Businesses work hard to try and earn a profit. Unfortunately, some businesses can struggle to stay in the black, resulting in serious financial problems. Crippling debt and an inability to make payments to creditors and investors on time may prompt a business to file for bankruptcy. There are two options available to businesses hoping to use bankruptcy as a solution to their financial woes. These options are a Chapter 7 bankruptcy and a Chapter 11 bankruptcy.

1. Chapter 7 Bankruptcy

A Chapter 7 bankruptcy is what most people think of, when they imagine a business that is no longer financially stable. All unsecured debts are discharged in a Chapter 7 bankruptcy. The company filing for relief must cease to do business immediately. All remaining assets will be taken over by the bankruptcy trustee and sold to help repay creditors and investors. Once the funds available for repayment expire, all remaining debts will be eliminating, freeing the business from its financial obligations. Chapter 7 bankruptcies are designed for businesses with crippling financial problems that are unlikely to improve over time.

2. Chapter 11 Bankruptcy

The second option commercial entities have available to them when it comes to finding financial relief is a Chapter 11 bankruptcy. A Chapter 11 petition differs from a Chapter 7 petition in many ways. One of the most significant differences is the fact that the company will continue to operate through the Chapter 11 bankruptcy process. Instead of wiping out unsecured debt, a Chapter 11 bankruptcy strives to restructure the debt to make it more manageable for the company to repay. The bankruptcy trustee becomes a partner of sorts, with all major business decisions requiring the approval of the trustee until the Chapter 11 bankruptcy has been discharged. A Chapter 11 bankruptcy will help alleviate some of a company's financial burden so that it can focus on becoming profitable again.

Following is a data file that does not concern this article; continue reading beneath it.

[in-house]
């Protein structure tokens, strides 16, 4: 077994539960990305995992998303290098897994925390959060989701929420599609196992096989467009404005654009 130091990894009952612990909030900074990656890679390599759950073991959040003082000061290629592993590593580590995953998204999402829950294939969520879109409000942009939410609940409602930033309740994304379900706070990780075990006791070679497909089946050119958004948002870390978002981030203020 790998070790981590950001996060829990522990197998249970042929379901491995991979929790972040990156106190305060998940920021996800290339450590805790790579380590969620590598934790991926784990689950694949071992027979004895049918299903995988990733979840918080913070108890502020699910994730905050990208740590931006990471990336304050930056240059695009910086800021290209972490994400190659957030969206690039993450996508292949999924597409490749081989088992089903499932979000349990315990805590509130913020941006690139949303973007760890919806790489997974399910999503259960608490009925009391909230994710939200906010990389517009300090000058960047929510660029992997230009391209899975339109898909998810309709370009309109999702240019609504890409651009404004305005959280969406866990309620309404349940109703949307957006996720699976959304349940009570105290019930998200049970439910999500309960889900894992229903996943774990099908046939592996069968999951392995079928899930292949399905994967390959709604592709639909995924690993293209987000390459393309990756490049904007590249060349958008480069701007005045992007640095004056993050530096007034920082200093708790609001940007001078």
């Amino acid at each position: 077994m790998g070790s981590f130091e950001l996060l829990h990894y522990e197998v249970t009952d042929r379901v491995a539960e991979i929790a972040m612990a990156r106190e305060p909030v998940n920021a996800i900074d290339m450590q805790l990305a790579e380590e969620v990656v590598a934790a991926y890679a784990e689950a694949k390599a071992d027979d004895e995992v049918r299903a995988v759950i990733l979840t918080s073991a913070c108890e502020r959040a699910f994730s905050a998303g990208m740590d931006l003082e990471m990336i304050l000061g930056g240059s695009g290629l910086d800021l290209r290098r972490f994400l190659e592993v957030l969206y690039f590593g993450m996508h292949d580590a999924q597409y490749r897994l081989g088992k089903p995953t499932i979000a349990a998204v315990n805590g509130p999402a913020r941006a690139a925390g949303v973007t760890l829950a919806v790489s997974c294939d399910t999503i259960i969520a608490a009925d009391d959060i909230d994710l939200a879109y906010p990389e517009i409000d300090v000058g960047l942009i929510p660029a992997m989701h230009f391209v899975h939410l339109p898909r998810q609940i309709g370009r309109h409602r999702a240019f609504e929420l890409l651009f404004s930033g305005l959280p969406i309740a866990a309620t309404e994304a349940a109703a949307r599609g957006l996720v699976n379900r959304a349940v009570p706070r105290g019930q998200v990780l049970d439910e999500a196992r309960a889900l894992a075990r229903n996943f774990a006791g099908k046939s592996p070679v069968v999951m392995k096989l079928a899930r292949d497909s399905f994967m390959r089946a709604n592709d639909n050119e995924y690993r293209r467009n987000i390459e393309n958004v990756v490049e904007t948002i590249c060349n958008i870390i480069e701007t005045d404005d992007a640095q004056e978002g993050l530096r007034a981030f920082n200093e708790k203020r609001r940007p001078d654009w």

There are many things that must be taken into consideration, before a commercial entity files for bankruptcy. Whether the business wants to continue operating, how much debt exists, and the type of debt incurred can all be factors that affect the type of bankruptcy that makes the most sense for a business organization. The expertise of an experienced attorney is required to ensure that any bankruptcy pleadings filed on a company's behalf are in the best interest of the business. For more information, contact an office like Molleur Law Office.